What You Need to Know If Your Child is Starting Speech Therapy – Answers to 5 Common Questions

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If your child is starting speech therapy at school for the first time this year there are likely a lot of questions competing for time in your head. Even though it might feel like you are alone on this journey, the good news is that you’re not the first parent to feel this and there are people there to help you and your child. Start with these common questions that parents like you might be asking.

Starting Speech Therapy at School – Answers to Parents’ Questions

1. How do I explain speech therapy to my child?

If your child is starting speech therapy at school he or she may be very curious about what to expect. Help your child understand what to expect by trying some of the following:

  • Let your child know that speech therapy is a special tool. Just like some people go to exercise, cooking, or even drawing classes to improve their skills, speech therapy is a class to help communication skills.
  • Ask your school if you can go with your child before or after school one day to visit the speech therapy room. Help your child feel comfortable in the setting and make sure it reassures you as a parent that it is a nurturing space in which your child can learn.
  • Ask the SLP to explain to you what techniques will be used so you can talk with your child about them.
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2. How do I help my anxious child feel better about starting speech therapy at school?

Anxiety about starting speech therapy is not uncommon, but there are several things you can do to help reassure and calm your child.

  • Meet with your child’s SLP before the sessions start and introduce your child to him or her. Kids can be reassured when their parents know their teachers (and it will reassure you, too).
  • Let your child know that other kids all over the country go to speech therapy in school. More than 1.4 million kids utilize some form of speech therapy services in schools in the United States.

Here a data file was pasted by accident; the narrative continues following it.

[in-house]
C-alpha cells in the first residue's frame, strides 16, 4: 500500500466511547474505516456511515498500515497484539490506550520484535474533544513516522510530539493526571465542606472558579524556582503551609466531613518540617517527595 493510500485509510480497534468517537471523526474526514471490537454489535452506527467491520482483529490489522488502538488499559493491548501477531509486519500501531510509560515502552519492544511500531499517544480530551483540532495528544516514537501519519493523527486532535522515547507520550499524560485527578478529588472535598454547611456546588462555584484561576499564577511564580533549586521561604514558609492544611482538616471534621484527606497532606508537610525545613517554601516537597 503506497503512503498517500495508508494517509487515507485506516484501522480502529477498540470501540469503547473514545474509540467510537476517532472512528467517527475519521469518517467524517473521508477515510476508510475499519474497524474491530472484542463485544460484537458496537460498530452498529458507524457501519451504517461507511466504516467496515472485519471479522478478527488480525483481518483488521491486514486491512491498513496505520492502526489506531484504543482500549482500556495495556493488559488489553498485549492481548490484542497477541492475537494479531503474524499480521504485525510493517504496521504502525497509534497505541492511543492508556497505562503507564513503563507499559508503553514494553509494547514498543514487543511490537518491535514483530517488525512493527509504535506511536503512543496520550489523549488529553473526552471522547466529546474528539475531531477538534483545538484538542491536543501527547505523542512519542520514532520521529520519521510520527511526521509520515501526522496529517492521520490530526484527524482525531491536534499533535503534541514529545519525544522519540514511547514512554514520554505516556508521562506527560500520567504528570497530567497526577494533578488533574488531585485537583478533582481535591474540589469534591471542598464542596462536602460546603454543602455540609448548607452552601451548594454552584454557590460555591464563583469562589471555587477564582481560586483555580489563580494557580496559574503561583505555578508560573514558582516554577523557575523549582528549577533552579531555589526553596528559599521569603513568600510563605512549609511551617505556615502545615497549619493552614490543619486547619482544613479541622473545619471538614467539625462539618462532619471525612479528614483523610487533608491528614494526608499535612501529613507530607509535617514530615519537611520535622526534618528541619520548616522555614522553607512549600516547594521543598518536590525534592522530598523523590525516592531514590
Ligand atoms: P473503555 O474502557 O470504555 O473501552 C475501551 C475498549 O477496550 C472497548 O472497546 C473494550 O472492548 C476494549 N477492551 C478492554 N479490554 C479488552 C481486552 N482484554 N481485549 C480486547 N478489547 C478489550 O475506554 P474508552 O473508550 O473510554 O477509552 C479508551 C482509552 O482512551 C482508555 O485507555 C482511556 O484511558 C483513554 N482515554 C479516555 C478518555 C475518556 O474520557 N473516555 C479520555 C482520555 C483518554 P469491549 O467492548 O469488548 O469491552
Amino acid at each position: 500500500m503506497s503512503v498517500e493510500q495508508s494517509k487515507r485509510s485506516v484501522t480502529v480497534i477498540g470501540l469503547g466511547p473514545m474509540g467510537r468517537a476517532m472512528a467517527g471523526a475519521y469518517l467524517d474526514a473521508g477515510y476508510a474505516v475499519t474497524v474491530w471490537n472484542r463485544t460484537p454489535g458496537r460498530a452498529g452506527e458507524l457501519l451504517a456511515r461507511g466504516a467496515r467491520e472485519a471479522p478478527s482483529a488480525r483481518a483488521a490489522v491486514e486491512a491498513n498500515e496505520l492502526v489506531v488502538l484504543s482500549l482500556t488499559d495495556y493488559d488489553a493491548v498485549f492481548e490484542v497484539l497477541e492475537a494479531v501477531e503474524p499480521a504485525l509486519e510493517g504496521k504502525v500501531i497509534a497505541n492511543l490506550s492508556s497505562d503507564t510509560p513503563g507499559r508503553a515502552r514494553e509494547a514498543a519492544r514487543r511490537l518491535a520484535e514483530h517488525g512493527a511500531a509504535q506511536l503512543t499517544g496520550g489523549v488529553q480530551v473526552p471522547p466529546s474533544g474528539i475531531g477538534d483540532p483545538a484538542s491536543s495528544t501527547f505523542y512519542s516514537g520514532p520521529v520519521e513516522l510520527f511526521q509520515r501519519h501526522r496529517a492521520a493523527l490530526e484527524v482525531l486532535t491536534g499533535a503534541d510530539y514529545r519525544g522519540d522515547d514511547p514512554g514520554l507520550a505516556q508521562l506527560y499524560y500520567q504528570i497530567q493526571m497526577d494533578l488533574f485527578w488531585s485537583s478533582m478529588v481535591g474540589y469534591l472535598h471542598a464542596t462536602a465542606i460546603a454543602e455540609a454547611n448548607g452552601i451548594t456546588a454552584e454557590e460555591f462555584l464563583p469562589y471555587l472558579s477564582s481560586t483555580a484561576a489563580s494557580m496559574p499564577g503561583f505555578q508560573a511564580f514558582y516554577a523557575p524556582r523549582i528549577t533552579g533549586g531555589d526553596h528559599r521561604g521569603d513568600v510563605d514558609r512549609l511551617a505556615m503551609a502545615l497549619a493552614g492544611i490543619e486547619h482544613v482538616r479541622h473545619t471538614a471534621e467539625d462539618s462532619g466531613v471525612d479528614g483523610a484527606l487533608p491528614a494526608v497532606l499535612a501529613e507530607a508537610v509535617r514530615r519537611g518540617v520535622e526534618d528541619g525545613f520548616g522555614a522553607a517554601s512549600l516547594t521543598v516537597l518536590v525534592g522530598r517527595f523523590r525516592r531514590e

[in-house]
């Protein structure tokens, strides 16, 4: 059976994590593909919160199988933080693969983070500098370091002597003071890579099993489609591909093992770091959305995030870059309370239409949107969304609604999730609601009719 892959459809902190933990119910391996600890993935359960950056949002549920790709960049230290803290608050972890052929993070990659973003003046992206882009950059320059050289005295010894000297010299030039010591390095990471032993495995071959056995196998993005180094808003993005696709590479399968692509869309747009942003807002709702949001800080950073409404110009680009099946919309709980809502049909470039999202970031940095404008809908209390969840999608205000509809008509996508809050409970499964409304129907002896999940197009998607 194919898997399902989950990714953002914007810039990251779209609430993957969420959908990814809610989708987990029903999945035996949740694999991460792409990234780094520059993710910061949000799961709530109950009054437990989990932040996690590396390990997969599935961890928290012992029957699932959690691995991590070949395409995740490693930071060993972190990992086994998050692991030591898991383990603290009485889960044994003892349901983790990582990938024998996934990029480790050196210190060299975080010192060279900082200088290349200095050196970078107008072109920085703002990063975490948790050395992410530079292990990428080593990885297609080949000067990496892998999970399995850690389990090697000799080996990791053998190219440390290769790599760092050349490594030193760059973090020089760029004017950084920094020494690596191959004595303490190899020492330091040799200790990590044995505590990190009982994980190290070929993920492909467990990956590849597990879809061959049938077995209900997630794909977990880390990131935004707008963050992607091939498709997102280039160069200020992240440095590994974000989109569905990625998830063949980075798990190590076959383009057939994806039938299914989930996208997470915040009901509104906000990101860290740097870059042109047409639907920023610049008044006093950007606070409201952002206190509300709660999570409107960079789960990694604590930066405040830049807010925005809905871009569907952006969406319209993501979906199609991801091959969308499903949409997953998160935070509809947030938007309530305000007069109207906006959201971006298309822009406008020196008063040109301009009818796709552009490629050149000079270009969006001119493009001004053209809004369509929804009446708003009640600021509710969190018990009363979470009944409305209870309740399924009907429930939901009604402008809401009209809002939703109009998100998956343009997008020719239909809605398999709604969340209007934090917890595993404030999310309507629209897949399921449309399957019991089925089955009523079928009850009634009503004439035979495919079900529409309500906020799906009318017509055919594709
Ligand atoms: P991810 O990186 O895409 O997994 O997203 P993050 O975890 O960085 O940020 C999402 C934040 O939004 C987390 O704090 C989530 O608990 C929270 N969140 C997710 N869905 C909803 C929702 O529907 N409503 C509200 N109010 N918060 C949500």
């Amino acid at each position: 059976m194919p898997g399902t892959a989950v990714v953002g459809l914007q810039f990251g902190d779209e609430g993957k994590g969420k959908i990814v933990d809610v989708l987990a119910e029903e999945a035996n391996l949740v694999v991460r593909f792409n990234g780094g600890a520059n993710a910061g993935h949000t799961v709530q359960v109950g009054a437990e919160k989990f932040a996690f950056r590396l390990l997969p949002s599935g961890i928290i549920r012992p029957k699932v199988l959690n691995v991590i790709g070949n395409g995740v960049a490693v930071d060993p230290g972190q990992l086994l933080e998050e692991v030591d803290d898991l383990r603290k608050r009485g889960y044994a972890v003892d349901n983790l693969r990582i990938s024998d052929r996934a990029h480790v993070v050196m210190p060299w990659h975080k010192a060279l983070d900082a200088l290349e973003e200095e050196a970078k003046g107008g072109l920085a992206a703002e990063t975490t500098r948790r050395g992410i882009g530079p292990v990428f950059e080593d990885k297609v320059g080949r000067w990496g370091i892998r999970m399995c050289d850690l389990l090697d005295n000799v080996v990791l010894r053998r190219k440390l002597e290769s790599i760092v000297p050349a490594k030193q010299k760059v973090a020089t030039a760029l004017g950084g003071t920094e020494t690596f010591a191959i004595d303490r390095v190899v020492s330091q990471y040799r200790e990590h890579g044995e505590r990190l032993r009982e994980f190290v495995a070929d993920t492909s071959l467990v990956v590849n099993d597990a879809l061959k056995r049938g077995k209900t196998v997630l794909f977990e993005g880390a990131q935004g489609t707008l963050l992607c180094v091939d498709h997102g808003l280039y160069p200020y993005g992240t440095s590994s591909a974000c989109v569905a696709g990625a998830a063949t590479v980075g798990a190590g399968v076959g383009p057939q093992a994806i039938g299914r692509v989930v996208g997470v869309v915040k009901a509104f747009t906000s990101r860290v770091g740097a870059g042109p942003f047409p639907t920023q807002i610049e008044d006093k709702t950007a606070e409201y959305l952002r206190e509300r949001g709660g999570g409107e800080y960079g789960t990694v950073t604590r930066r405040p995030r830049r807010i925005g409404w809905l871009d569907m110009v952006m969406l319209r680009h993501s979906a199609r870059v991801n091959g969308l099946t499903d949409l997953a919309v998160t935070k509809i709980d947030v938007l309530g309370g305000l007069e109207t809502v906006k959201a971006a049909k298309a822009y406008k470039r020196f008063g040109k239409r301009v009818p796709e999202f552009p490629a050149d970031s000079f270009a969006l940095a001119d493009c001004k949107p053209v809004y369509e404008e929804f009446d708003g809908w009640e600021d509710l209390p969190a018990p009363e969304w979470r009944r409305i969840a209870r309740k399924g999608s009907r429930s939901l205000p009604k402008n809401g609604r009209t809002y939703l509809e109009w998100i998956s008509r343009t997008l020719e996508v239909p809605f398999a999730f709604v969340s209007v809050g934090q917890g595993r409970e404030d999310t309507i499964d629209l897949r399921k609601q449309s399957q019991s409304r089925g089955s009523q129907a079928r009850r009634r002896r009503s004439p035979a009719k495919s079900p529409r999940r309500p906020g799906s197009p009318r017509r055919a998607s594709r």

• Consider using motivation charts to help your reluctant child feel motivated and even excited about speech therapy.

3. How will speech therapy in school affect my child’s other classes?

One of the worries of parents and students is that leaving the classroom to attend speech therapy will negatively affect the student because of the missed classroom time. However, there ways you can help minimize any consequences of this new schedule for your child.

  • Work with your child’s school to arrange speech therapy during class times that aren’t difficult for your child to miss.
  • See if your child can miss alternating classes so he or she isn’t always missing during a certain time (especially if it is a class in which your child does well or enjoys).
  • Remind your child (and yourself) that speech therapy will help make all of those other subjects even easier – it is like vitamins for academics.

4. What if my child is teased for starting speech therapy in school?

While it can be heartbreaking for parents, unfortunately some children are teased in schools because of their disorders or difficulties. However, starting speech therapy can be one of the best antidotes for this because it can improve communication skills and give your child the confidence she needs. If you are worried that your child is being bullied in school, make sure you speak with your school administration right away to put an end to these behaviors.

Different Speech Disorders

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5. How long will my child need speech therapy in school?

The length of time your child will need speech therapy will rely heavily on what type of speech disorder he has and if there are any other health or behavior concerns. Your child’s SLP should be able to provide you with a plan that outlines goals and milestones for your child’s speech development. Some children only need speech therapy for a few months, while others will benefit from more consistent speech therapy.

Keep a notebook and folder with your child’s speech therapy information. This can be a resource when you need to review your child’s goals, and it can be a great place to write down questions you want to ask your child’s SLP. Along with your child, you’ll be learning new skills and gathering new information when your child attends speech therapy in school.

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